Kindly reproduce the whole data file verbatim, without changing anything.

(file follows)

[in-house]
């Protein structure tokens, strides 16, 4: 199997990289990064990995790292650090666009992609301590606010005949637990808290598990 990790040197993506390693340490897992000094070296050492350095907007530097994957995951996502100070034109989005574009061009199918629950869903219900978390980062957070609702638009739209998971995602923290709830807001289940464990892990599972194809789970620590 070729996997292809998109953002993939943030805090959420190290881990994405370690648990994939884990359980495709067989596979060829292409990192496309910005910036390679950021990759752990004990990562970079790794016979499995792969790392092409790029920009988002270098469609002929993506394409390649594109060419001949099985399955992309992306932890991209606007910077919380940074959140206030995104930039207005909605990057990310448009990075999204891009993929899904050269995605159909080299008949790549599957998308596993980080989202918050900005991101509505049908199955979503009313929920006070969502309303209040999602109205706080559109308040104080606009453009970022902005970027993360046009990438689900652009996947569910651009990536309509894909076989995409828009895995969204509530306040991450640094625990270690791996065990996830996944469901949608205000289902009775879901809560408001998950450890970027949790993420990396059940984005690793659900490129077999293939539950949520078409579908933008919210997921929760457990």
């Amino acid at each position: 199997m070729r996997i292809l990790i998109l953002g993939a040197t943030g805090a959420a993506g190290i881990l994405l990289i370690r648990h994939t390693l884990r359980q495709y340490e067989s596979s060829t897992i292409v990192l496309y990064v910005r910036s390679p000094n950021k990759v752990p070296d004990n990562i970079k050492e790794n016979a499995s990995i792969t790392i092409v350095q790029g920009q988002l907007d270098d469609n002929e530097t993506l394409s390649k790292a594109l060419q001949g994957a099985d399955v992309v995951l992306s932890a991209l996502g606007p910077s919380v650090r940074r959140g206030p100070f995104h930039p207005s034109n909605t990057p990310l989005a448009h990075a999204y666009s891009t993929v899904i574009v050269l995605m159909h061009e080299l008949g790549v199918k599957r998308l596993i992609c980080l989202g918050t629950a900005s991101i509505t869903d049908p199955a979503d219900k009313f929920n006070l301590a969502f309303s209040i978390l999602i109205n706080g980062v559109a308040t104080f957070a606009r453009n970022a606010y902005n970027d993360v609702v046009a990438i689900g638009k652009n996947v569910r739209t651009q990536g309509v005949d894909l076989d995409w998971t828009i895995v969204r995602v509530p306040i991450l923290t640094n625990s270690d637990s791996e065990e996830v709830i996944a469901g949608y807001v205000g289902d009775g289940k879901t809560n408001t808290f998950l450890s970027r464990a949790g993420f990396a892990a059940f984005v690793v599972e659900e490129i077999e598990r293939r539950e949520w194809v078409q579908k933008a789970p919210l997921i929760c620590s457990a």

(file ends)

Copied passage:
[in-house]
């Protein structure tokens, strides 16, 4: 199997990289990064990995790292650090666009992609301590606010005949637990808290598990 990790040197993506390693340490897992000094070296050492350095907007530097994957995951996502100070034109989005574009061009199918629950869903219900978390980062957070609702638009739209998971995602923290709830807001289940464990892990599972194809789970620590 070729996997292809998109953002993939943030805090959420190290881990994405370690648990994939884990359980495709067989596979060829292409990192496309910005910036390679950021990759752990004990990562970079790794016979499995792969790392092409790029920009988002270098469609002929993506394409390649594109060419001949099985399955992309992306932890991209606007910077919380940074959140206030995104930039207005909605990057990310448009990075999204891009993929899904050269995605159909080299008949790549599957998308596993980080989202918050900005991101509505049908199955979503009313929920006070969502309303209040999602109205706080559109308040104080606009453009970022902005970027993360046009990438689900652009996947569910651009990536309509894909076989995409828009895995969204509530306040991450640094625990270690791996065990996830996944469901949608205000289902009775879901809560408001998950450890970027949790993420990396059940984005690793659900490129077999293939539950949520078409579908933008919210997921929760457990």
């Amino acid at each position: 199997m070729r996997i292809l990790i998109l953002g993939a040197t943030g805090a959420a993506g190290i881990l994405l990289i370690r648990h994939t390693l884990r359980q495709y340490e067989s596979s060829t897992i292409v990192l496309y990064v910005r910036s390679p000094n950021k990759v752990p070296d004990n990562i970079k050492e790794n016979a499995s990995i792969t790392i092409v350095q790029g920009q988002l907007d270098d469609n002929e530097t993506l394409s390649k790292a594109l060419q001949g994957a099985d399955v992309v995951l992306s932890a991209l996502g606007p910077s919380v650090r940074r959140g206030p100070f995104h930039p207005s034109n909605t990057p990310l989005a448009h990075a999204y666009s891009t993929v899904i574009v050269l995605m159909h061009e080299l008949g790549v199918k599957r998308l596993i992609c980080l989202g918050t629950a900005s991101i509505t869903d049908p199955a979503d219900k009313f929920n006070l301590a969502f309303s209040i978390l999602i109205n706080g980062v559109a308040t104080f957070a606009r453009n970022a606010y902005n970027d993360v609702v046009a990438i689900g638009k652009n996947v569910r739209t651009q990536g309509v005949d894909l076989d995409w998971t828009i895995v969204r995602v509530p306040i991450l923290t640094n625990s270690d637990s791996e065990e996830v709830i996944a469901g949608y807001v205000g289902d009775g289940k879901t809560n408001t808290f998950l450890s970027r464990a949790g993420f990396a892990a059940f984005v690793v599972e659900e490129i077999e598990r293939r539950e949520w194809v078409q579908k933008a789970p919210l997921i929760c620590s457990a």